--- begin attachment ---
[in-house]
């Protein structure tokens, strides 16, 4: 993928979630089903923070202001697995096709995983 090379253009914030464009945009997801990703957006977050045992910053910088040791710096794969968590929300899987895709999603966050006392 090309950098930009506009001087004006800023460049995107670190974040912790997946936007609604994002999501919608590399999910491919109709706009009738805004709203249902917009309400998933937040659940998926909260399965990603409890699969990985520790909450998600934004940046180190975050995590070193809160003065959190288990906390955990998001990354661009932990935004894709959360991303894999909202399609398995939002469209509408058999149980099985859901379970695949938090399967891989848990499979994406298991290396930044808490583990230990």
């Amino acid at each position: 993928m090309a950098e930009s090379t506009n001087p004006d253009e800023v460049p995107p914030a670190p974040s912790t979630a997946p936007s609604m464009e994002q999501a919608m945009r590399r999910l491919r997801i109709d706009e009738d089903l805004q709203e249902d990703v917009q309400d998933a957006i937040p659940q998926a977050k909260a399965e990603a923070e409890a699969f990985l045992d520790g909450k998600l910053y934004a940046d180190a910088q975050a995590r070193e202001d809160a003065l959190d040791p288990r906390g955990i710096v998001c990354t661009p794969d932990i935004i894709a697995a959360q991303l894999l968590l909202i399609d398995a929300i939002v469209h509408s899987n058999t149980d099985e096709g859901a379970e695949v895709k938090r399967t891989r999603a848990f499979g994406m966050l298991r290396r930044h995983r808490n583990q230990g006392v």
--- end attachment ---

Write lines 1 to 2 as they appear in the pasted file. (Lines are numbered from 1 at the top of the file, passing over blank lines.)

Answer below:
[in-house]
């Protein structure tokens, strides 16, 4: 993928979630089903923070202001697995096709995983 090379253009914030464009945009997801990703957006977050045992910053910088040791710096794969968590929300899987895709999603966050006392 090309950098930009506009001087004006800023460049995107670190974040912790997946936007609604994002999501919608590399999910491919109709706009009738805004709203249902917009309400998933937040659940998926909260399965990603409890699969990985520790909450998600934004940046180190975050995590070193809160003065959190288990906390955990998001990354661009932990935004894709959360991303894999909202399609398995939002469209509408058999149980099985859901379970695949938090399967891989848990499979994406298991290396930044808490583990230990």